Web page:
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    Jquery Jquery Presentation Transcript

      • Why I should use jQuery?
      • Simple. In just one glance at the source code of a page using jQuery you’ll see how easy it is to use, how much it accomplishes in so few lines of code, and how graceful it is.
      • My mind was opened one day when I stumbled across some code written with jQuery. I was flipping through the RSS feeds and reading my daily dose of web design blogs when I came across an example of JavaScript loveliness that used jQuery. Truth be told, the code on that site had some browser related bugs… but the concept was something I hadn’t seen before.
      • What about the code?
      • The code looked almost simple. Like nothing I had seen before. It made sense.
      • I started reading through the documentation and was amazed to see how much could be done with so little extra code.
      • When you can use jQuery?
      • You should use jQuery when you need:
      • A small library that gives you powerful control over the Document Object Model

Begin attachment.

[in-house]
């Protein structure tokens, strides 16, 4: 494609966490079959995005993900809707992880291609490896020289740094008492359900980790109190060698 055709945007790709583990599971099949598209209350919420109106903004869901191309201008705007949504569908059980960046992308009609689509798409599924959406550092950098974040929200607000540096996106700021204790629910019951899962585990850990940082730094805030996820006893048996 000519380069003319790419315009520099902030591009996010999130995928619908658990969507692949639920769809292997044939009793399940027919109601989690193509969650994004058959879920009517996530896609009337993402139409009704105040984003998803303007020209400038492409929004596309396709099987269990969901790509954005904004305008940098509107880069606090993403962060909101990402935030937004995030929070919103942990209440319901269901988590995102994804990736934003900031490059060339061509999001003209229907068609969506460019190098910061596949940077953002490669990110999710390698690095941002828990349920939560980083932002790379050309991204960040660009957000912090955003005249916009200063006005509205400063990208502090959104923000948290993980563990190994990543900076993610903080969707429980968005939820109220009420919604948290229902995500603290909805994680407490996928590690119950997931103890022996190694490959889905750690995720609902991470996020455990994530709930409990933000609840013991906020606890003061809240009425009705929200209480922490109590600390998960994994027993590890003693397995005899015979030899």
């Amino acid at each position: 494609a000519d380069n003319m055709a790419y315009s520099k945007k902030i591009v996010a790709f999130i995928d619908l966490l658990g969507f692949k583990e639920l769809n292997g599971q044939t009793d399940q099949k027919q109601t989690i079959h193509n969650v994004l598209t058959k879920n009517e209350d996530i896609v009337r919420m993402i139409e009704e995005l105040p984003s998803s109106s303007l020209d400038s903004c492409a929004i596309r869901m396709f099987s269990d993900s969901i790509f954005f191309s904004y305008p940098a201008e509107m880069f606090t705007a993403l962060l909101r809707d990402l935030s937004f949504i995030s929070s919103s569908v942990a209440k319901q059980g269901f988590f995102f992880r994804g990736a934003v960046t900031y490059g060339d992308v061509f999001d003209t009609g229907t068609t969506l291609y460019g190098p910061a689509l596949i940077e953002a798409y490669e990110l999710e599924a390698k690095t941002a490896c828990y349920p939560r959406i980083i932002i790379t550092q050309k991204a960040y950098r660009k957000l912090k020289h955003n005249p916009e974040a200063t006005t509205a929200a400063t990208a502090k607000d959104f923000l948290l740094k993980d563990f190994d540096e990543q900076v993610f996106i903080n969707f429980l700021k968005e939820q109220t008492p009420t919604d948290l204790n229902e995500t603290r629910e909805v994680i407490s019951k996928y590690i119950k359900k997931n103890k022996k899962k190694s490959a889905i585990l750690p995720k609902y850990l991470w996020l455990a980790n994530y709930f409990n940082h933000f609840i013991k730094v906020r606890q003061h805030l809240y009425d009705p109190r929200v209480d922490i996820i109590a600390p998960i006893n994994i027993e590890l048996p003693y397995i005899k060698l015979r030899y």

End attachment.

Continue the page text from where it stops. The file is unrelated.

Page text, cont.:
• With very little effort or work on your part
      • Or
      • Quick access to AJAX
      • Without a lot of bloat (overhead - wasted code)
      • And some basic animation effects to spice things up
      • But…
      • If you need super fancy effects for animation, drag and drop, and super smooth animation then you’ll probably want to use Prototype and one of the many great library created to enhance the effects.
      • Released January 14, 2006 by John Regis
      • Rapid popularity growth
      • Play well with other libraries
      • Built in Support with AJAX, Events and Animations
      • Succinct Code, Small File Size
      • Java Script for Designers
      • DOM element selections
      • DOM traversal and modification, (including support for CSS 1-3 and basic XPath)
      • Events
      • CSS manipulation
      • Effects and animations
      • Extensibility
      • Light weight compared to other Libraries
      • Have a wide range of plug-ins
      • Lot simpler than other Libraries
      • Shorter codes are used